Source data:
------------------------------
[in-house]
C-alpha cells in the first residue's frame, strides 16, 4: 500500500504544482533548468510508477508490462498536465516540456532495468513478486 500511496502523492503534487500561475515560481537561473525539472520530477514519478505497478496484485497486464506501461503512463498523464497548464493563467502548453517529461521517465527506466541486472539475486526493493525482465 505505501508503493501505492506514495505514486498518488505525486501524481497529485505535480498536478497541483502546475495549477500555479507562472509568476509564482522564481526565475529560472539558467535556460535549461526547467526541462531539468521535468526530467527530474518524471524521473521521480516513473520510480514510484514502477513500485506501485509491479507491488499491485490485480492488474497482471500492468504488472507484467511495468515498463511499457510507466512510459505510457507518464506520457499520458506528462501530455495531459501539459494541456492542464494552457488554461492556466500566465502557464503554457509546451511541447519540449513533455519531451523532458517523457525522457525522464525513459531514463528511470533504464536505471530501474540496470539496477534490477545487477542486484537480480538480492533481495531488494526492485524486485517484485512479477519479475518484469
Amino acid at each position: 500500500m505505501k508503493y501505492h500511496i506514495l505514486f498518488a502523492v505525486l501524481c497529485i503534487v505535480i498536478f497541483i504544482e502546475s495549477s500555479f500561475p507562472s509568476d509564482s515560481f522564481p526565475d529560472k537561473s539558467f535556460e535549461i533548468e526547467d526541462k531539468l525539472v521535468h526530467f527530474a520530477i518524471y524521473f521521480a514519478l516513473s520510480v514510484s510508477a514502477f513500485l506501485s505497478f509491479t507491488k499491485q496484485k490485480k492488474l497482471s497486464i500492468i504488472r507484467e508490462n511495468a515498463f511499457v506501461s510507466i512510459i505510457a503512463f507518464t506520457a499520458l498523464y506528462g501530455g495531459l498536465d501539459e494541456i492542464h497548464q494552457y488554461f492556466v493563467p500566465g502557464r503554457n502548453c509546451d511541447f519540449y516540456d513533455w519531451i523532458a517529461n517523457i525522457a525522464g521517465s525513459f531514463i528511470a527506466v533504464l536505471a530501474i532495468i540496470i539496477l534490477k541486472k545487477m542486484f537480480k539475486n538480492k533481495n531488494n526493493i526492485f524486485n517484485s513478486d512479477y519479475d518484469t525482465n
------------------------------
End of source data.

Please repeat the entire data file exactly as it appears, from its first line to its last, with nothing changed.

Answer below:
[in-house]
C-alpha cells in the first residue's frame, strides 16, 4: 500500500504544482533548468510508477508490462498536465516540456532495468513478486 500511496502523492503534487500561475515560481537561473525539472520530477514519478505497478496484485497486464506501461503512463498523464497548464493563467502548453517529461521517465527506466541486472539475486526493493525482465 505505501508503493501505492506514495505514486498518488505525486501524481497529485505535480498536478497541483502546475495549477500555479507562472509568476509564482522564481526565475529560472539558467535556460535549461526547467526541462531539468521535468526530467527530474518524471524521473521521480516513473520510480514510484514502477513500485506501485509491479507491488499491485490485480492488474497482471500492468504488472507484467511495468515498463511499457510507466512510459505510457507518464506520457499520458506528462501530455495531459501539459494541456492542464494552457488554461492556466500566465502557464503554457509546451511541447519540449513533455519531451523532458517523457525522457525522464525513459531514463528511470533504464536505471530501474540496470539496477534490477545487477542486484537480480538480492533481495531488494526492485524486485517484485512479477519479475518484469
Amino acid at each position: 500500500m505505501k508503493y501505492h500511496i506514495l505514486f498518488a502523492v505525486l501524481c497529485i503534487v505535480i498536478f497541483i504544482e502546475s495549477s500555479f500561475p507562472s509568476d509564482s515560481f522564481p526565475d529560472k537561473s539558467f535556460e535549461i533548468e526547467d526541462k531539468l525539472v521535468h526530467f527530474a520530477i518524471y524521473f521521480a514519478l516513473s520510480v514510484s510508477a514502477f513500485l506501485s505497478f509491479t507491488k499491485q496484485k490485480k492488474l497482471s497486464i500492468i504488472r507484467e508490462n511495468a515498463f511499457v506501461s510507466i512510459i505510457a503512463f507518464t506520457a499520458l498523464y506528462g501530455g495531459l498536465d501539459e494541456i492542464h497548464q494552457y488554461f492556466v493563467p500566465g502557464r503554457n502548453c509546451d511541447f519540449y516540456d513533455w519531451i523532458a517529461n517523457i525522457a525522464g521517465s525513459f531514463i528511470a527506466v533504464l536505471a530501474i532495468i540496470i539496477l534490477k541486472k545487477m542486484f537480480k539475486n538480492k533481495n531488494n526493493i526492485f524486485n517484485s513478486d512479477y519479475d518484469t525482465n